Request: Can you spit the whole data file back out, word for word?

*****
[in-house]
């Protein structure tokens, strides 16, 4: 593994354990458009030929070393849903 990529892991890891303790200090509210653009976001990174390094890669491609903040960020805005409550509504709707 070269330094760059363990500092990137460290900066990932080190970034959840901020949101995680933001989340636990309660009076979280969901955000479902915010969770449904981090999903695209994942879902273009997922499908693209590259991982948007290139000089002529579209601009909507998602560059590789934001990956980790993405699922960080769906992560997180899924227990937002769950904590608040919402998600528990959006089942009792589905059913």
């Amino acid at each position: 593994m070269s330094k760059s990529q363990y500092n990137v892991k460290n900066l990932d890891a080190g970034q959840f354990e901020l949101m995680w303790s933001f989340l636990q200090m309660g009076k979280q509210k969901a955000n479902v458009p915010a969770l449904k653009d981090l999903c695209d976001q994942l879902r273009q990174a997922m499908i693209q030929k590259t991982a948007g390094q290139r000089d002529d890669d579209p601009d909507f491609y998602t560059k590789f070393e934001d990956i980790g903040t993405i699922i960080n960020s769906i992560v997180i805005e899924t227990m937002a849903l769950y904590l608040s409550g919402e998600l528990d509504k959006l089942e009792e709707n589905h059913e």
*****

[in-house]
């Protein structure tokens, strides 16, 4: 593994354990458009030929070393849903 990529892991890891303790200090509210653009976001990174390094890669491609903040960020805005409550509504709707 070269330094760059363990500092990137460290900066990932080190970034959840901020949101995680933001989340636990309660009076979280969901955000479902915010969770449904981090999903695209994942879902273009997922499908693209590259991982948007290139000089002529579209601009909507998602560059590789934001990956980790993405699922960080769906992560997180899924227990937002769950904590608040919402998600528990959006089942009792589905059913």
């Amino acid at each position: 593994m070269s330094k760059s990529q363990y500092n990137v892991k460290n900066l990932d890891a080190g970034q959840f354990e901020l949101m995680w303790s933001f989340l636990q200090m309660g009076k979280q509210k969901a955000n479902v458009p915010a969770l449904k653009d981090l999903c695209d976001q994942l879902r273009q990174a997922m499908i693209q030929k590259t991982a948007g390094q290139r000089d002529d890669d579209p601009d909507f491609y998602t560059k590789f070393e934001d990956i980790g903040t993405i699922i960080n960020s769906i992560v997180i805005e899924t227990m937002a849903l769950y904590l608040s409550g919402e998600l528990d509504k959006l089942e009792e709707n589905h059913e």